Quantcast
Environmental News for a Healthier Planet and Life

Help Support EcoWatch

Victoria Falls Dries Drastically After Worst Drought in a Century

Popular
(L) Rushing waters of Victoria Falls at Mosi-oa-Tunya National Park, Zimbabwe pictured in January 2018. Edwin Remsberg / VW PICS / UIG / Getty Images (R) Stark contrast of Victory Falls is seen on Nov. 13, 2019 after drought has caused a decline. ZINYANGE AUNTONY / AFP / Getty Images

The climate crisis is already threatening the Great Barrier Reef. Now, another of the seven natural wonders of the world may be in its crosshairs ‚ÄĒ Southern Africa's iconic Victoria Falls.


The falls are located on the border between Zambia and Zimbabwe. They are also called Mosi-oa-Tunya, which means "the smoke that thunders" in the indigenous Lozi language, according to AccuWeather. But contrasting photographs taken by Reuters in January and December 2019 show how a severe drought has shrunk the falls into something closer to the steam that whispers.

Zambian President Edgar Chagwa Lungu also tweeted images of the dried-out falls in October.

"These pictures of Victoria Falls are a stark reminder of what climate change is doing to our environment and our livelihood," he wrote at the time. "It is with no doubt that developing countries like Zambia are the most impacted by climate change and the least able to afford its consequences."

The falls usually decline somewhat during the dry season, but the worst drought to bake the region in a century has reduced their water flow to the lowest level in 25 years, Reuters reported. This has led to concerns that the attraction that draws millions of visitors to Zambia and Zimbabwe could dry up all together.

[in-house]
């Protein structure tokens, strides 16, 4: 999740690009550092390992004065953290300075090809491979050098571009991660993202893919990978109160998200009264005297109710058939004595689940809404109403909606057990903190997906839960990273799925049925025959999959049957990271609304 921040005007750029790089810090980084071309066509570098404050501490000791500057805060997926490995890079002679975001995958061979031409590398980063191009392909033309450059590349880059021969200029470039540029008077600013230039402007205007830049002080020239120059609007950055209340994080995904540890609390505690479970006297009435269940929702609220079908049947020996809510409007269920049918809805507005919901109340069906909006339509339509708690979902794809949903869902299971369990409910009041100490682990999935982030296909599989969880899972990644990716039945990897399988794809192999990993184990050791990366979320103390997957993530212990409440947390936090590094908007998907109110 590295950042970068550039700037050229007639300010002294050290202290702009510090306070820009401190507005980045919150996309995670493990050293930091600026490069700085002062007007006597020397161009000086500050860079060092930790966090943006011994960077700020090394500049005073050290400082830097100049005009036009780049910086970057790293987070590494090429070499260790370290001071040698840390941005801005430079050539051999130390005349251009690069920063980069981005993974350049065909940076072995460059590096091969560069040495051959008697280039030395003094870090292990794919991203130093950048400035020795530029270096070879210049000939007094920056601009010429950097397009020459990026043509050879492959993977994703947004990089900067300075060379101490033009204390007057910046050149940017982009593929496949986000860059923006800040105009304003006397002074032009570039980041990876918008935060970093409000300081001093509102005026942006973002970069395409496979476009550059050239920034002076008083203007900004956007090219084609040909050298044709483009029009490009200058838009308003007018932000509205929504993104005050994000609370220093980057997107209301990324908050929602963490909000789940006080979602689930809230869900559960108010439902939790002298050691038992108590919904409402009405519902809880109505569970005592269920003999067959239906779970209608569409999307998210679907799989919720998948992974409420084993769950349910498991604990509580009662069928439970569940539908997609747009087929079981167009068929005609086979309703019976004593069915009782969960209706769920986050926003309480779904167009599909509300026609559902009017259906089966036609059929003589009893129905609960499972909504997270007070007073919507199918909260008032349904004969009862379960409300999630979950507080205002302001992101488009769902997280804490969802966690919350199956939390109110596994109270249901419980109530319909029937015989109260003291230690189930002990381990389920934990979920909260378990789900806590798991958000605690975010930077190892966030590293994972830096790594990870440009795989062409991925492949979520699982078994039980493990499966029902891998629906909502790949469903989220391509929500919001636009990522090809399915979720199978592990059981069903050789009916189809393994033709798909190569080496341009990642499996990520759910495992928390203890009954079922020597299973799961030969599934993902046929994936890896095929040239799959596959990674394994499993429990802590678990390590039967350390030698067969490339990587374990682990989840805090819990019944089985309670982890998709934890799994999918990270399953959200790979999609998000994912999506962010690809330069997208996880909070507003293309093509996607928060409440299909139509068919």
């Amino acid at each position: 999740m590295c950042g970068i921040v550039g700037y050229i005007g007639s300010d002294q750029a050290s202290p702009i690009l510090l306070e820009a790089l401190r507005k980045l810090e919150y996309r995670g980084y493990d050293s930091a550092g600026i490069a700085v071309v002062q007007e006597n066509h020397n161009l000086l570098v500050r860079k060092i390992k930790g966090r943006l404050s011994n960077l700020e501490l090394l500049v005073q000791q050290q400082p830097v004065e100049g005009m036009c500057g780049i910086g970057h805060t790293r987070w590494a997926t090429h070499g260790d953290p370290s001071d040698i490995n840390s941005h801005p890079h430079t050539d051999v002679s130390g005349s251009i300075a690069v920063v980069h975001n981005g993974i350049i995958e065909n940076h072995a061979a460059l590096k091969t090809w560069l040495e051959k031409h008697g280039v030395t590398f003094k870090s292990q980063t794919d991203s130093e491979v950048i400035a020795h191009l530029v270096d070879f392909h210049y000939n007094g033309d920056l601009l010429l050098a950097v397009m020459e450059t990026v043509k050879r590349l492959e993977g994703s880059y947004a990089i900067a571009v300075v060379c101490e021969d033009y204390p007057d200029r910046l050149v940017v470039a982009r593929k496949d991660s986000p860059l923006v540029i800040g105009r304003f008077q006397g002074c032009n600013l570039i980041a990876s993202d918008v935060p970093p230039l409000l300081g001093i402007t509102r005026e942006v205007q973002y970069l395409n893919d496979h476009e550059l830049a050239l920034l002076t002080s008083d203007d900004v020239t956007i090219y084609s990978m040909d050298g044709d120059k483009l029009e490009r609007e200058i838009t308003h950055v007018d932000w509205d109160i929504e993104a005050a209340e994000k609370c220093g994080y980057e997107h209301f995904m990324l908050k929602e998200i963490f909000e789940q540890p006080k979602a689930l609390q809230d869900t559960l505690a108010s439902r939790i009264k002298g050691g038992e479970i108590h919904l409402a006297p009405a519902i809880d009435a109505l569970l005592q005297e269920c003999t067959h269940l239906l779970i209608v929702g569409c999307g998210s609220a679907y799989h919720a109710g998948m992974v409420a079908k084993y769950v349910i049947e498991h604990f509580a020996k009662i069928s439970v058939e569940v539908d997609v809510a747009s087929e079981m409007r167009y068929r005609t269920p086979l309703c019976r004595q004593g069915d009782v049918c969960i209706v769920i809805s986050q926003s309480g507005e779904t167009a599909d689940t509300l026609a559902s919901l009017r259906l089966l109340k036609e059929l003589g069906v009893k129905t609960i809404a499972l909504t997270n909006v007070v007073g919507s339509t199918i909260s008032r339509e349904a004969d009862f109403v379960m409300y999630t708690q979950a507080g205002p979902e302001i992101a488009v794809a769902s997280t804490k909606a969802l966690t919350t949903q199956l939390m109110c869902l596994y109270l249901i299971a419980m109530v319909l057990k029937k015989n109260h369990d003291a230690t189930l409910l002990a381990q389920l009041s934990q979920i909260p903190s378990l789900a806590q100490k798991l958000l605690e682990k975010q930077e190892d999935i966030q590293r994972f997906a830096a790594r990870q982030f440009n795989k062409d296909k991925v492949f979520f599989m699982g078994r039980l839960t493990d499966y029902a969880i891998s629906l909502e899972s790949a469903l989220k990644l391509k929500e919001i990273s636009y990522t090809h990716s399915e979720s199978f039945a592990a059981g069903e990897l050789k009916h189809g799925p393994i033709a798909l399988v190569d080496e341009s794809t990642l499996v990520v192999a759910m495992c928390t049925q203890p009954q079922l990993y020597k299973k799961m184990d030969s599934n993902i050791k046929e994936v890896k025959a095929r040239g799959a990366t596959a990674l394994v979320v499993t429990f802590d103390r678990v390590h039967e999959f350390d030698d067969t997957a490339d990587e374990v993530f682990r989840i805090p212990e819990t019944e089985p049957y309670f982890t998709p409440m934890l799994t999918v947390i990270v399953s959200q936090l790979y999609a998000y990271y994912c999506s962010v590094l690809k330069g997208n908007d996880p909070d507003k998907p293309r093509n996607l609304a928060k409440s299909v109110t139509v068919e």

"In previous years, when it gets dry, it's not to this extent. This (is) our first experience of seeing it like this," Dominic Nyambe, who sells crafts to tourists on the Zambian side of the falls, told Reuters. "It affects us, because ... clients ... can see on the Internet (that the falls are low) .... We don't have so many tourists."

The dwindling falls isn't the only way drought has impacted the two countries. Both Zambia and Zimbabwe rely on hydropower from the Kariba Dam, located on the Zambezi River that also feeds the falls. The reduced water flow has led to power cuts. In southern Africa overall, around 45 million people require food aid because of crop failures.

AccuWeather Senior Meteorologist Jim Andrews said that it was unclear if this year's drought was caused by climate change. And hydrologist Harald Kling, who is an expert on the Zambezi River, cautioned Reuters it isn't always possible to blame the climate crisis for one dry year.

"If they become more frequent, then you can start saying, ok, this may be climate change," he said.

But that does seem to be the case for the Zambezi basin. While climate models predicted more droughts for the region, Kling said their recent frequency has still been "surprising." The last drought was only three years ago.

While this year's reduced flow is particularly dramatic, Elisha Moyo, Principal Climate Change Researcher at Zimbabwe's Ministry of Environment, Climate and Tourism, told BBC News in November that lower-flow years were becoming more frequent. This year, the cascade's average flow has been reduced by nearly 50 percent.